Mini donuts
Some readings

Food art

Adam, who is the designer behind the Wired graphics special on "The Future of Food", asked about the rest of the series.  We previously made some comments on a set of mini donut charts.

The first thought that came to mind after browsing through all the charts was: what a great job they have done to generate interest in food data, which has no right to be entertaining.  Specifically, this is a list of things I appreciated:

  • An obvious effort was undertaken to extract the most thought provoking data out of a massive amount of statistics collected by various international agencies.  There weren't any chart that is overstuffed, which is a common problem.
  • It would be somewhat inappropriate to use our standard tools to critique these charts.  Clearly, the purpose of the designer was to draw readers into statistics that they might otherwise not care for.   Moreover, the Wired culture has long traded off efficiency for aesthetics, and this showed in a graph such as this, which is basically a line chart with two lines, and a lot of mysterious meaningless ornaments:
  • Wired_feedtheworld
  • A nice use of a dual line chart, though.  It works because both data series share the same scale and only one vertical axis is necessary, which is very subtly annotated here.
  • The maintenance of the same motifs across several charts is well done.  (See the pages on corn, beef, catfish)


Further suggestions:

  • Wired_bar It would be nice if Wired would be brave enough to adopt the self-sufficiency principle, i.e. graphs should not contain a copy of the entire data set being depicted.  Otherwise, a data table would suffice.  The graphical construct should be self-sufficient.  This rule is not often followed because of "loss aversion"; there is the fear that a graph without all the data is like an orphan separated from the parents.  Since, as I noted, these graphs are mostly made for awe, there is really no need to print all the underlying data.  For instance, these "column"-type charts can stand on their own without the data (adding a scale would help).
  • Not sure if sorting the categories alphabetically in the column chart is preferred to sorting by size of the category.  The side effect of sorting alphabetically is that it spreads out the long and the short chunks, which simplifies labelling and thus reading.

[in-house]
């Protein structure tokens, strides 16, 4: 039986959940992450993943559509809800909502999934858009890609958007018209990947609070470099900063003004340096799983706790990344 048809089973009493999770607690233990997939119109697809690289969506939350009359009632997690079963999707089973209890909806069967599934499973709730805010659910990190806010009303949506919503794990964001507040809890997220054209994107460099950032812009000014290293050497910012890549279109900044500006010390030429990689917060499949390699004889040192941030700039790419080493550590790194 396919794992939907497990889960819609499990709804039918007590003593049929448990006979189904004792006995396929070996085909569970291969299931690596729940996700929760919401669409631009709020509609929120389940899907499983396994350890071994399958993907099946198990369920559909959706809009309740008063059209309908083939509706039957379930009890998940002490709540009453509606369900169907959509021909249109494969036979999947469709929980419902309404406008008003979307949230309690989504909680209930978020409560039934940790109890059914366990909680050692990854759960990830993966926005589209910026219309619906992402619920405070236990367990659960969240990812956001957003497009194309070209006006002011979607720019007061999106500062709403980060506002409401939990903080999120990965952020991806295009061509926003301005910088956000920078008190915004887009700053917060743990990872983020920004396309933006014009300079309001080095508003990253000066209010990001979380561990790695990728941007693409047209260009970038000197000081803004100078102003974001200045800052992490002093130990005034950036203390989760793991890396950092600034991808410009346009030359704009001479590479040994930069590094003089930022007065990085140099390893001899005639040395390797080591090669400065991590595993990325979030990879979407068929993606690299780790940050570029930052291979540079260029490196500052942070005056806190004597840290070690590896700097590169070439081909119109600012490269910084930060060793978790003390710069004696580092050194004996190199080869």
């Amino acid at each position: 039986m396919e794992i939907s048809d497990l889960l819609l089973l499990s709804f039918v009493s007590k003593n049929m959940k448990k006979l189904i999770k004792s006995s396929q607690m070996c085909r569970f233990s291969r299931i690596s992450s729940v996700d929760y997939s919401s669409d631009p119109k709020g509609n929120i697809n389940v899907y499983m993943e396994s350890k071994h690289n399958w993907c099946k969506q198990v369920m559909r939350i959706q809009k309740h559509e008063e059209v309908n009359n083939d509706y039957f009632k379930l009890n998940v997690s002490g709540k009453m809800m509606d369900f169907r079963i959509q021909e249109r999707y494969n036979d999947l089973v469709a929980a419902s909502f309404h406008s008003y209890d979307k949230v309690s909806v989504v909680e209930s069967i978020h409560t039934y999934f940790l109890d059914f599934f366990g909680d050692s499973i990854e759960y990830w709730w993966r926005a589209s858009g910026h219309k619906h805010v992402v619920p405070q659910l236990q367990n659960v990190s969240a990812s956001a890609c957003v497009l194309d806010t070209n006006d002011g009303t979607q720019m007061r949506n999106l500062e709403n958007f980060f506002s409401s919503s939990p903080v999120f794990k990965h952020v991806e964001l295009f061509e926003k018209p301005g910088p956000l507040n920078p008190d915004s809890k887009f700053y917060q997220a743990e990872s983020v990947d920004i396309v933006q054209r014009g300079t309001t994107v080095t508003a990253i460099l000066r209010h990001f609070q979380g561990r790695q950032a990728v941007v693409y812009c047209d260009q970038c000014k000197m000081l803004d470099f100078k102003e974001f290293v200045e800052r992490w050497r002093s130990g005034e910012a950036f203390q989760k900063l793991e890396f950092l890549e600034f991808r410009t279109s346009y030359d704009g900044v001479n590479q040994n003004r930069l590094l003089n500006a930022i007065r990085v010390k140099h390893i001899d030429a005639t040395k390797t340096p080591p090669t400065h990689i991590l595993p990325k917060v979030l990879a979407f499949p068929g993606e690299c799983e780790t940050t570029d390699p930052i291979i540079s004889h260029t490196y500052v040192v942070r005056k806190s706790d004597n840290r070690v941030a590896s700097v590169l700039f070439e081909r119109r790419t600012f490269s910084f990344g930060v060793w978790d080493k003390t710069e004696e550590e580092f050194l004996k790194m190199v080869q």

• Not a fan of area charts (see below).  Although it is labelled properly, it is easy at first glance to focus on the orange line rather than the orange area.  That would be a grave mistake.  The orange line actually plots the total of the two types of fish rearing, not the aquaculture component.  The chart is somewhat misleading because it is difficult to assess the growth rate of aquaculture.  Much better to plot the size of both markets as two lines (either indiced or not).
  • Wired_aquaculture 


Reference: "The Future of Food", Wired, Oct 20 2008.

Comments

Adam Rogers

All good points, but I hasten to correct the misapprehension that I was the designer. My fault for being unclear. I'm a senior editor, a word guy, responsible for features and front-of-book stuff as well as our recurring "Infoporn" pages. Pretty much our entire design staff worked on various elements of the package. Scott Dadich, Wyatt Mitchell, Carl Del Torres, Maili Holiman, Victor Krummenacher...the list goes on.

I'd like to respond to some of your criticisms; I'll try to be as thoughtful as you were.

You're incisive about our attempts to balance information and aesthetics in our infographics. It's a longstanding conversation here that occasionally boils into an outright argument, ideally of the creatively productive kind. Fundamentally, we have a responsibility to inform, but also to draw readers in and entertain, as you note. And Wired has a tradition and reputation for being highly designed. We do our best to keep those sometimes competing goals in balance...and usually it works. I believe we were right to make that opening spread pop the way it did--we're trying to keep people reading on the strength of, as you say, a line chart. It needed something.

We are definitely "loss averse," as you construct it. Maybe we shouldn't be; I'll bring it up.

We went back and forth on weather to sort those columnar charts alphabetically or by size. Ultimately we made an aesthetic judgment--sorted alphabetically, the columns were more visually interesting (there's that balance thing again).

Argh, that area chart. In retrospect, I think we should have tried a different approach. We went back and forth on it so many times--and ended up changing our data set at one point--that the area chart seemed like the best solution in the heat of production.

I'm sending this link around to other editors and designers involved in the project. We're trying to close another issue at the moment, but if they have time and inclination, they may want to weigh in as well, correct my misapprehensions, etc.

Mr. Harrison

As one who has spent time as both an editor and a designer in the magazine world and who is at least a casual fan of Wired, I understand where Adam is coming from. His rationales both explain some individual decisions and underscore the overall point that critiquing the effectiveness of the Infoporn department's information design is a little like complaining that the storyline of an adult film isn't entirely credible.

While Wired is often informative, Infoporn's primary responsibility is not to inform but to catch the eye and to entertain. Adam's comment that "We ... ended up changing our data set at one point" to produce a more attractive display is really all you need to know. (I say this affectionately, and I do get the joke, but the department's "raw data" tagline is pretty silly; the data within is always thoroughly processed for your consumption.)

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